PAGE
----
Long term persistence of IgE anti-varicella zoster virus in pediatric and adult serum post chicken pox infection and after vaccination with varicella virus vaccine

Tamar A. Smith-Norowitz, Joby Josekutty, Jonathan I. Silverberg, Hadar Lev-Tov, Yitzchok M. Norowitz, Stephan Kohlhoff, Maja Nowakowski, Helen G. Durkin, Martin H. Bluth

Research output: Contribution to journalArticle

6 Citations (Scopus)

Abstract

The production of IgE specific to different viruses (HIV-1, Parvovirus B19, RSV), and the ability for IgE anti-HIV-1 to suppress HIV-1 production in vitro, strongly suggest an important role for IgE and/or anti viral specific IgE in viral pathogenesis. Previous studies in our laboratory were the first to report the presence of IgE anti-varicella zoster virus (VZV) in an adolescent patient with shingles. However, the presence and long term persistence of IgE anti VZV antibodies has not been studied in adults. The presence of serum IgE in addition to IgE and IgG anti-VZV antibody in sera were studied in children (N=12) (0-16 y/o) and adults (N=9) (32-76 y/o) with either a past history of (wild type) chicken pox (N=7 children, 9 adults) or 5 years after vaccination with varicella zoster (N=2 children) (Varicella virus vaccine live, Oka/Merck), as well as in non-infected subjects (N=3 children). Of the patients who had a positive history of chicken pox 13 of 16 (81%) contained IgE anti-VZV antibodies; they were both serum IgEHi (>100 IU/ml) and IgELo (<100 IU/ml). Of the patients who were vaccinated, IgE anti-VZV antibodies were undetected. In contrast, serum from the patients without a history of chicken pox or vaccination did not make either IgE or IgG anti-VZV antibodies. This is the first demonstration of the existence of IgE anti-VZV antibodies, and its long-term persistence in serum of previously infected subjects. Future studies regarding the functional role of anti-viral IgE and its relationship to VZV are warranted.

Original languageEnglish (US)
Pages (from-to)353-358
Number of pages6
JournalInternational Journal of Biomedical Science
Volume5
Issue number4
StatePublished - Dec 15 2009
Externally publishedYes

Fingerprint

Chickenpox Vaccine
Pediatrics
Human Herpesvirus 3
Chickenpox
Viruses
Vaccination
Vaccines
Infection
Serum
Immunoglobulin E
Antibodies
HIV-1
Herpes Zoster
anti-IgE antibodies
Parvovirus
Demonstrations

Keywords

  • Ige
  • Varicella zoster virus
  • Varicella zoster virus vaccine

ASJC Scopus subject areas

  • Biochemistry, Genetics and Molecular Biology(all)
  • Medicine(all)

Cite this

Long term persistence of IgE anti-varicella zoster virus in pediatric and adult serum post chicken pox infection and after vaccination with varicella virus vaccine. / Smith-Norowitz, Tamar A.; Josekutty, Joby; Silverberg, Jonathan I.; Lev-Tov, Hadar; Norowitz, Yitzchok M.; Kohlhoff, Stephan; Nowakowski, Maja; Durkin, Helen G.; Bluth, Martin H.

In: International Journal of Biomedical Science, Vol. 5, No. 4, 15.12.2009, p. 353-358.

Research output: Contribution to journalArticle

Smith-Norowitz, TA, Josekutty, J, Silverberg, JI, Lev-Tov, H, Norowitz, YM, Kohlhoff, S, Nowakowski, M, Durkin, HG & Bluth, MH 2009, 'Long term persistence of IgE anti-varicella zoster virus in pediatric and adult serum post chicken pox infection and after vaccination with varicella virus vaccine', International Journal of Biomedical Science, vol. 5, no. 4, pp. 353-358.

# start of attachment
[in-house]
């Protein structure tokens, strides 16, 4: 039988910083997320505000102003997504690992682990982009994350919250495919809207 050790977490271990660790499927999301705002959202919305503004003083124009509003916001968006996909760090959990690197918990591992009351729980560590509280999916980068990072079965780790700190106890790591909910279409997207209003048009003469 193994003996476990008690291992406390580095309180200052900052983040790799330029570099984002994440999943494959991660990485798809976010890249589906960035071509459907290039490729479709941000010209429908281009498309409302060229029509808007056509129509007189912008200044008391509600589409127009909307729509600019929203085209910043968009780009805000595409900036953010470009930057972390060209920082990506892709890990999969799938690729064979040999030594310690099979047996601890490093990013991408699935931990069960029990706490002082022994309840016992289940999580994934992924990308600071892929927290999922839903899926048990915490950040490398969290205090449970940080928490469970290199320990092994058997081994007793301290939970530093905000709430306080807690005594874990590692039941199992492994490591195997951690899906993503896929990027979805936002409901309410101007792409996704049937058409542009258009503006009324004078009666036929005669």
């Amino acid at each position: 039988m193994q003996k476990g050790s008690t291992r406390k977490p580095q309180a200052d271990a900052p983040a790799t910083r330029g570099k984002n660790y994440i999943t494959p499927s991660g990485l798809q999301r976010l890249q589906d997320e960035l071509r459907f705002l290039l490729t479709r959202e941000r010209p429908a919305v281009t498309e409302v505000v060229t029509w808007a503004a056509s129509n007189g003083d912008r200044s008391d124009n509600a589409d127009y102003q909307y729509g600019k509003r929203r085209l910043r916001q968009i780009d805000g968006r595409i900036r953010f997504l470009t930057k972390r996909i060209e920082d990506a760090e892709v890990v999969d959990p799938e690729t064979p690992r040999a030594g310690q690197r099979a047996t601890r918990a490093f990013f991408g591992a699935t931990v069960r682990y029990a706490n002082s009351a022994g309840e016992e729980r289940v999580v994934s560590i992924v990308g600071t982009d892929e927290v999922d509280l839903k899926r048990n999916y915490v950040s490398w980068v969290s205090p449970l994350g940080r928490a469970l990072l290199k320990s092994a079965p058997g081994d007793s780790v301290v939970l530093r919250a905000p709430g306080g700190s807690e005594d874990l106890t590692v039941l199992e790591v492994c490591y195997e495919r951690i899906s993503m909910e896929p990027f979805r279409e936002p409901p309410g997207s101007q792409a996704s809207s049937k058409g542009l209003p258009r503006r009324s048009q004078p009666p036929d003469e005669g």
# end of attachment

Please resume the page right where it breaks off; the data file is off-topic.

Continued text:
Smith-Norowitz, Tamar A. ; Josekutty, Joby ; Silverberg, Jonathan I. ; Lev-Tov, Hadar ; Norowitz, Yitzchok M. ; Kohlhoff, Stephan ; Nowakowski, Maja ; Durkin, Helen G. ; Bluth, Martin H. / Long term persistence of IgE anti-varicella zoster virus in pediatric and adult serum post chicken pox infection and after vaccination with varicella virus vaccine. In: International Journal of Biomedical Science. 2009 ; Vol. 5, No. 4. pp. 353-358.
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abstract = "The production of IgE specific to different viruses (HIV-1, Parvovirus B19, RSV), and the ability for IgE anti-HIV-1 to suppress HIV-1 production in vitro, strongly suggest an important role for IgE and/or anti viral specific IgE in viral pathogenesis. Previous studies in our laboratory were the first to report the presence of IgE anti-varicella zoster virus (VZV) in an adolescent patient with shingles. However, the presence and long term persistence of IgE anti VZV antibodies has not been studied in adults. The presence of serum IgE in addition to IgE and IgG anti-VZV antibody in sera were studied in children (N=12) (0-16 y/o) and adults (N=9) (32-76 y/o) with either a past history of (wild type) chicken pox (N=7 children, 9 adults) or 5 years after vaccination with varicella zoster (N=2 children) (Varicella virus vaccine live, Oka/Merck), as well as in non-infected subjects (N=3 children). Of the patients who had a positive history of chicken pox 13 of 16 (81{\%}) contained IgE anti-VZV antibodies; they were both serum IgEHi (>100 IU/ml) and IgELo (<100 IU/ml). Of the patients who were vaccinated, IgE anti-VZV antibodies were undetected. In contrast, serum from the patients without a history of chicken pox or vaccination did not make either IgE or IgG anti-VZV antibodies. This is the first demonstration of the existence of IgE anti-VZV antibodies, and its long-term persistence in serum of previously infected subjects. Future studies regarding the functional role of anti-viral IgE and its relationship to VZV are warranted.",
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AU - Lev-Tov, Hadar

AU - Norowitz, Yitzchok M.

AU - Kohlhoff, Stephan

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AU - Durkin, Helen G.

AU - Bluth, Martin H.

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